Rachael: “Personally, I have most enjoyed the projects out in the community working with children and writing music with them. I found the fundamental skills training absolutely brilliant because I now feel I have a head full of games, songs and exercises that are on hand should the right occasion arise!”
What has been your most challenging experience?
Preetha: “Getting out of my comfort zone to try new things musically and compositionally. The course has challenged me to bring concepts and philosophy into composition and our art. For instance, the projects that we have had working with visual artists that result in a full-scale performance have really encouraged us to be proactive in our ideas, analyse the concepts and produce high-level material.”
Rachael: “I think that my most challenging experience has been the MAP project. I have never really collaborated with visual artists before, all of my previous collaborations having been with actors. It has been an interesting process learning how visual artists work and how you can create something together without tools such as improvisation as starting points.”
There are some great opportunities for international work on the Leadership course – can you tell us about this?
Preetha: “Travelling has been one of the highlights of this course! In December, I spent three weeks in the Gambia with seven other students. We stayed in a camp in Berefet village, working with musicians from four different Gambian tribes. Getting immersed immediately in the culture and the performing arts, we realised how song, dance, and percussion are all seen as one entity in Gambian culture and one needs to have understanding of all the components to grasp the music or dance in its entirety. Because this part of the world has little access to technology as we in the modern world have come to take for granted, the Gambian people find entertainment through taking part in song and dance; the children in the village could sing all the songs we were learning! At night, the people would simply sit around a bonfire for hours, sharing stories, songs, conversation, and even silence.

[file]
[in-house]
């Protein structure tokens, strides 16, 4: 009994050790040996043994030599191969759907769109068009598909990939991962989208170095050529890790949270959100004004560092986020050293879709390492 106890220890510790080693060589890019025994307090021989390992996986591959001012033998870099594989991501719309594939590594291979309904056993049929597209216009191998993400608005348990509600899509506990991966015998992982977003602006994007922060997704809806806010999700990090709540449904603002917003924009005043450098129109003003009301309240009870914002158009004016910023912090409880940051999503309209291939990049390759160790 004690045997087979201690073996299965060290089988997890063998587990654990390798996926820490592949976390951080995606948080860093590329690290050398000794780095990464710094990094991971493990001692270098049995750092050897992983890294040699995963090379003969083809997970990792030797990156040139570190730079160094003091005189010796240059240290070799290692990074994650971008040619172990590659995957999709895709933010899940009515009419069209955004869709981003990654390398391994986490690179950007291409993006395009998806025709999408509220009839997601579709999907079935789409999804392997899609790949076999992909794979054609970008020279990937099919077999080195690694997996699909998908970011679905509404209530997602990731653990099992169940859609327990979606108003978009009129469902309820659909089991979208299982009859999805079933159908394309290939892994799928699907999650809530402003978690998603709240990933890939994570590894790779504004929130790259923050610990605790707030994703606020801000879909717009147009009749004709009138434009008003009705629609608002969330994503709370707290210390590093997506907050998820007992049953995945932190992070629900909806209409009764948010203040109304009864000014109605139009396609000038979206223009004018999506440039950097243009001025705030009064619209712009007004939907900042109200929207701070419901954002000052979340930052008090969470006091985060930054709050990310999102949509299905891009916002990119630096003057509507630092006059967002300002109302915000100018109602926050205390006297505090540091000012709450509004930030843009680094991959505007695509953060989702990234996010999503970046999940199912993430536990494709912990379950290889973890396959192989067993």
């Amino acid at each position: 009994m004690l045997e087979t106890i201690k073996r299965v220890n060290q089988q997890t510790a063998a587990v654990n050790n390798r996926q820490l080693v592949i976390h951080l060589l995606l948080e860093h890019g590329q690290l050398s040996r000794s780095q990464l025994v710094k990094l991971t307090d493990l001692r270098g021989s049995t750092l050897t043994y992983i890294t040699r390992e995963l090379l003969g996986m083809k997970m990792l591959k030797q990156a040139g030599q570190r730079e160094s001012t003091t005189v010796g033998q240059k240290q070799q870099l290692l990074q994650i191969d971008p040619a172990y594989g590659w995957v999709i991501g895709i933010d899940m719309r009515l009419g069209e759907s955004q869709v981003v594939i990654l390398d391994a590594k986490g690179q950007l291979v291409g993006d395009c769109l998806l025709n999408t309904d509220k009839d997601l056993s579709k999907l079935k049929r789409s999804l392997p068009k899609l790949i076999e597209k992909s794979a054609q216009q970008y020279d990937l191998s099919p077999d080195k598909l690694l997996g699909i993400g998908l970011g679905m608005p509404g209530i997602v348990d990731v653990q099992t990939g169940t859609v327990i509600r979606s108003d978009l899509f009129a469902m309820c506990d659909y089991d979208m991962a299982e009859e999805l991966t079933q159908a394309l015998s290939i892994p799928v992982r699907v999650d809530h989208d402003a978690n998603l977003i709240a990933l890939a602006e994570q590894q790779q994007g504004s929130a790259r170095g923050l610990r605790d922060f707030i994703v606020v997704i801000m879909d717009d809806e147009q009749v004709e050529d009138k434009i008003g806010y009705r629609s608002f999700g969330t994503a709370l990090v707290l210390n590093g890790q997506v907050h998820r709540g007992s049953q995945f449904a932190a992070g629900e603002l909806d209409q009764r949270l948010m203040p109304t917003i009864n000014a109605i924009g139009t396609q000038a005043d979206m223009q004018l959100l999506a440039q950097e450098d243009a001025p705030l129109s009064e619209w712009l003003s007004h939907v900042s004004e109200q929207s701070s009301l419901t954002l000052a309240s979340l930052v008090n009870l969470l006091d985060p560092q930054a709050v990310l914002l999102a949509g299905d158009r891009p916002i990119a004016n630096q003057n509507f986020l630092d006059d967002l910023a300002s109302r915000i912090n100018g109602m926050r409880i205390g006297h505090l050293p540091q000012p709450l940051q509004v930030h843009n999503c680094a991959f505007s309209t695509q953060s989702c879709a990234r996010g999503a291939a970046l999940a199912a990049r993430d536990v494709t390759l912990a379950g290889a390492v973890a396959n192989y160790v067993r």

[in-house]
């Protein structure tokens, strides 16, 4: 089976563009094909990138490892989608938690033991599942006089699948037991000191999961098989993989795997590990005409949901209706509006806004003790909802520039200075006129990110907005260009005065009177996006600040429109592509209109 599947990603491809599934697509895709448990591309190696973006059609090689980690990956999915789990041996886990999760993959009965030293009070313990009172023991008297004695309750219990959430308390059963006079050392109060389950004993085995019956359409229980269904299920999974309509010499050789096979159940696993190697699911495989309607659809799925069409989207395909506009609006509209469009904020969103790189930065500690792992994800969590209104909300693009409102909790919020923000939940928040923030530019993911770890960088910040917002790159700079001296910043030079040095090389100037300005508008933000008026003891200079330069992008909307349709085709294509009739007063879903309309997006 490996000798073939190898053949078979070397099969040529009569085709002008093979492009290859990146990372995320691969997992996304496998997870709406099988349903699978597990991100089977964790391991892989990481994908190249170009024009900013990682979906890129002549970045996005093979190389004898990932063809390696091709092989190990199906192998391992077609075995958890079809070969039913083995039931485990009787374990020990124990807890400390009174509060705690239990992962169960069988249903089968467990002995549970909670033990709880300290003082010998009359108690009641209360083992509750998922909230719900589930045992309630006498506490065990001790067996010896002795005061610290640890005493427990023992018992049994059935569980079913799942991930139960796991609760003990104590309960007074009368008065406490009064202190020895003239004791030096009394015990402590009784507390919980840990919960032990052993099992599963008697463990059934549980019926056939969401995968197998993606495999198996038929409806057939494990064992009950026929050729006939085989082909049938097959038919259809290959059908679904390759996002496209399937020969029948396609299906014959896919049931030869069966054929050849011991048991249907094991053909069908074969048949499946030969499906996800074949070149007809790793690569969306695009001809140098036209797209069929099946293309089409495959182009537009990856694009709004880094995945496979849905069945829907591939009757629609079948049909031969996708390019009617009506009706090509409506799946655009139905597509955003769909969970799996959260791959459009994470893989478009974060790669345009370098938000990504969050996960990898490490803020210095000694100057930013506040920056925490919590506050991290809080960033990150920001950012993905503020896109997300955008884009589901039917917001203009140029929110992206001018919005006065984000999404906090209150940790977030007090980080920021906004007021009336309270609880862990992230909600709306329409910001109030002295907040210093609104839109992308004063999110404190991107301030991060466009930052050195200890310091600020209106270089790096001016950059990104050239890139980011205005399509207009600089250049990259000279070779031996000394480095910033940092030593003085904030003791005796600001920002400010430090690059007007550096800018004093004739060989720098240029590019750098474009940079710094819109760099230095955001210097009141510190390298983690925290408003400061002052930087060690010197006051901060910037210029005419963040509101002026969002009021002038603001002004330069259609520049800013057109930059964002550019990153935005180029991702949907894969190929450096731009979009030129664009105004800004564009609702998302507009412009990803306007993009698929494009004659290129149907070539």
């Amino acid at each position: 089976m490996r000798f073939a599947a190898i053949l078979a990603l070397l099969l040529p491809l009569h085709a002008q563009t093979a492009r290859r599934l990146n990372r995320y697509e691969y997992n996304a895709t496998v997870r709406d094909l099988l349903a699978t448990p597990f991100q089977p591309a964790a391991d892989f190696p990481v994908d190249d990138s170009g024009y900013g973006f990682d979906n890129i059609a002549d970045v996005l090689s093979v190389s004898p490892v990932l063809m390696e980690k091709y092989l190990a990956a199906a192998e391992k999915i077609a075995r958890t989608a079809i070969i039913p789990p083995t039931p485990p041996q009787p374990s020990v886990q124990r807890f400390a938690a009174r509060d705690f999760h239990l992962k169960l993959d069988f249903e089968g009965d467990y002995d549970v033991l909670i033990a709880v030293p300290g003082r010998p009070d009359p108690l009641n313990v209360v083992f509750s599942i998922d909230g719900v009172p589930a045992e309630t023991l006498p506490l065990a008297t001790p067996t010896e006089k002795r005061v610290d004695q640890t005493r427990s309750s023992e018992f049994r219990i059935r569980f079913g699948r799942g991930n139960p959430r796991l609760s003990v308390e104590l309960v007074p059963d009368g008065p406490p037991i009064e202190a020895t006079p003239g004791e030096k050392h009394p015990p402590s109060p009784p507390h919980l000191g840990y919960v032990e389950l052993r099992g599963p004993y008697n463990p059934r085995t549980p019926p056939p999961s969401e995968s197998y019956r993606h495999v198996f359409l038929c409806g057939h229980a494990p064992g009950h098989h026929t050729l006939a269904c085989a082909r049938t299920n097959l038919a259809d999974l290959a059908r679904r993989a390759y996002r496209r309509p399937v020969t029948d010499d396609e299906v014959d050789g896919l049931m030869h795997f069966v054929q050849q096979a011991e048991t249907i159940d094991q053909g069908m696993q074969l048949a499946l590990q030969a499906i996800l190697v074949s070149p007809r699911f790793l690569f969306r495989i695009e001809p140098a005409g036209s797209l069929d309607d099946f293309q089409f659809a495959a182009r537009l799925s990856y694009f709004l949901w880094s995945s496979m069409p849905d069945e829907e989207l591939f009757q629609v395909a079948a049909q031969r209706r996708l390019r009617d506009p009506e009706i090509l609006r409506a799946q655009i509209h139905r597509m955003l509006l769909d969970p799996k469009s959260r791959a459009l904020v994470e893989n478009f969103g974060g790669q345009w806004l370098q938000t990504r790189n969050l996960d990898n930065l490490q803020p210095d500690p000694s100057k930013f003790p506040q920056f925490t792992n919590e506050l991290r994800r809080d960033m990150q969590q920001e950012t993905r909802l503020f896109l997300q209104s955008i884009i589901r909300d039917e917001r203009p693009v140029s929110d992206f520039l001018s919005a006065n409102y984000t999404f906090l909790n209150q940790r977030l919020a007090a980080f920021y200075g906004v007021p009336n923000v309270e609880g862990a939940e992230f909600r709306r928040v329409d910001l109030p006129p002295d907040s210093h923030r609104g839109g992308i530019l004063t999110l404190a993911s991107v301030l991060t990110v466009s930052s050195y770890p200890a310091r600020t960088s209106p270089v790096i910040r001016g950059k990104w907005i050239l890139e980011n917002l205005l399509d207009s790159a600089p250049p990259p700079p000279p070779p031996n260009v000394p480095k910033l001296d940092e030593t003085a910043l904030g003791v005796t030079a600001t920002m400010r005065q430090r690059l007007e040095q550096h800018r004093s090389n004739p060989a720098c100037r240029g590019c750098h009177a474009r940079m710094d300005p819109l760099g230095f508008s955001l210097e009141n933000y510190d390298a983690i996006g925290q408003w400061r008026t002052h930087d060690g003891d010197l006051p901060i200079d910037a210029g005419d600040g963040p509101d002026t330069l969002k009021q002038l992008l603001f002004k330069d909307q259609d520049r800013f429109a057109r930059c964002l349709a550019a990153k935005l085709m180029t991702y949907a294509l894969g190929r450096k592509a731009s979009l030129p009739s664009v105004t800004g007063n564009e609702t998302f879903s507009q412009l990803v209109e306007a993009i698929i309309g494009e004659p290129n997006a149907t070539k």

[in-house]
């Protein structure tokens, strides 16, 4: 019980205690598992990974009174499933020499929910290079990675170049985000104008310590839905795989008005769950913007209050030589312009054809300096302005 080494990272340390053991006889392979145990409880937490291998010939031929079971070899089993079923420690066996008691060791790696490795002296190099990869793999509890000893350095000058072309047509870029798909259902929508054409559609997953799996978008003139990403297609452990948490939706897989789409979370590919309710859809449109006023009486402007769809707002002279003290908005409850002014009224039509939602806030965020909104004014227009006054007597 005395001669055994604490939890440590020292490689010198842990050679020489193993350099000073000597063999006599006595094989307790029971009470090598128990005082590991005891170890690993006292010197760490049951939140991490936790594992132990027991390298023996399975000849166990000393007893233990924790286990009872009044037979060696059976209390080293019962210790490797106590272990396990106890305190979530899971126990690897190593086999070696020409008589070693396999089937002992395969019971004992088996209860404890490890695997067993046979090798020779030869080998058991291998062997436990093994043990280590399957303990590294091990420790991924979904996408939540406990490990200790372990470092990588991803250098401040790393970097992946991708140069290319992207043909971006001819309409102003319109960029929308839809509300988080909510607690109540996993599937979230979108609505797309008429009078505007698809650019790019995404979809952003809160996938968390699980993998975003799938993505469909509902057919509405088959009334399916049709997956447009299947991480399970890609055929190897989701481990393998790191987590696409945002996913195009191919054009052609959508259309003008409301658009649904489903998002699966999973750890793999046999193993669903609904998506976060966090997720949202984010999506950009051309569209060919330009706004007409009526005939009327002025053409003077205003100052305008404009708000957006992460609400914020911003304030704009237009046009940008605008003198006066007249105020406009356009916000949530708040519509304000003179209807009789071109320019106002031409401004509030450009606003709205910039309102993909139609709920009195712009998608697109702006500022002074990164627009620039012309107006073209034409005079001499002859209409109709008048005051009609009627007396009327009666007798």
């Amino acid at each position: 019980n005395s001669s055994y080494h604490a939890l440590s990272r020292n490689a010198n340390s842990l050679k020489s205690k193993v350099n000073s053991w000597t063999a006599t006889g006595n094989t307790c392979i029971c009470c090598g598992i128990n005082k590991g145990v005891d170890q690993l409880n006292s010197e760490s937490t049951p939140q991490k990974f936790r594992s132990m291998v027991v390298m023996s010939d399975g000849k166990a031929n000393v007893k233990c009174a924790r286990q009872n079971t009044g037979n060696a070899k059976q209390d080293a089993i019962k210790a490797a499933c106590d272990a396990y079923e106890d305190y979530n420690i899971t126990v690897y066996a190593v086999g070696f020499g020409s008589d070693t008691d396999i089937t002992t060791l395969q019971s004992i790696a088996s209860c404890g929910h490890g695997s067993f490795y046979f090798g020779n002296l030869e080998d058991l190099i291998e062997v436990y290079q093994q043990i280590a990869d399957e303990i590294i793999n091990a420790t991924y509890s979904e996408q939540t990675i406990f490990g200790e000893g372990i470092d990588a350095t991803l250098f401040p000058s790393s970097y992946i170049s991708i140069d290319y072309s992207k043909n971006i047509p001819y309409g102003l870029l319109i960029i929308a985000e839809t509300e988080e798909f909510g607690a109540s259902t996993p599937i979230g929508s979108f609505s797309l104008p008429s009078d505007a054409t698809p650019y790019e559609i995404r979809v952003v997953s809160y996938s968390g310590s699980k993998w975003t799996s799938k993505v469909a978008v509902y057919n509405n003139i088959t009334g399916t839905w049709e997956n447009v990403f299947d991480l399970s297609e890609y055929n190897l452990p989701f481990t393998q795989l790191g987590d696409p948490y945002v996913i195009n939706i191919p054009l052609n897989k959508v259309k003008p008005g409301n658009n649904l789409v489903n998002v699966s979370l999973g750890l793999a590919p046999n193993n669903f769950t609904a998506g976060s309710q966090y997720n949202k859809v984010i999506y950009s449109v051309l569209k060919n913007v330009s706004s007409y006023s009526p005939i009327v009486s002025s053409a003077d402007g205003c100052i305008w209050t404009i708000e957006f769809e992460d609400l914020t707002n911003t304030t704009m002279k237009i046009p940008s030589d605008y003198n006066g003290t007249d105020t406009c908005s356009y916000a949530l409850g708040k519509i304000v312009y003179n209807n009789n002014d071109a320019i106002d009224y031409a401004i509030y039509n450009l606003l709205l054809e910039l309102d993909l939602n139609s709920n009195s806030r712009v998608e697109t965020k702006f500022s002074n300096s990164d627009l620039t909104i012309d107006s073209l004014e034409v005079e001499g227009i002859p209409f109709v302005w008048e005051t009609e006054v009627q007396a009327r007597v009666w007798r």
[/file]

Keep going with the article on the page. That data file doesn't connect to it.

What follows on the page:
“Following the Gambia trip, I had the opportunity to go to Israel with my ensemble, Sezenyum, to collaborate with Arab-Israeli musicians, which culminated in two performances, and work with the students of Beit Al Musica Conservatory. Having spent the previous summer leading
workshops and sessions in Singapore and Malaysia with the same ensemble, it was wonderful to be in a new setting with previous experience. We were exposed to the Palestinian sound world and the Arabic style of playing and working. Seeing how other cultures approach music and life influences our own approaches to creativity and collaboration; these experiences, although perhaps short in time, are constantly with us in our day-to-day lives in London and in the work we pursue here.”
Rachael – what’s in store for you next year?
Rachael: “I will be continuing onto the second year of Leadership if all goes to plan! I will also continue working for Southwark Bluenote where I am the General Musicianship teacher, coaching the woodwind section of the Stoneleigh Youth Orchestra, being a Support Team member of the National Youth Orchestra, running baby music workshops for Boppin’ Bunnies in Greenwich and workshop leading. I am also going to keep playing with
folk trio Stingo, Guildhall Folk Ensemble, OTBSoul and Showstopper! The Improvised Musical. So it’s going to be another busy but brilliant year and after that...I’ll let you know!”
Preetha – what do you plan to do when you finish your course this summer?
Preetha: “I plan to continue to develop my musicianship in London, for I feel that I have planted many seeds on and off the course that need further exploration. I want to stay connected to the Guildhall and work on projects while simultaneously playing performances and gigs independently and continuing to collaborate with artists of various disciplines.”
v Jenny Beer Development Administrator GUILDHALL SCHOOL NEWS • AUTUMN / WINTER 2010 9
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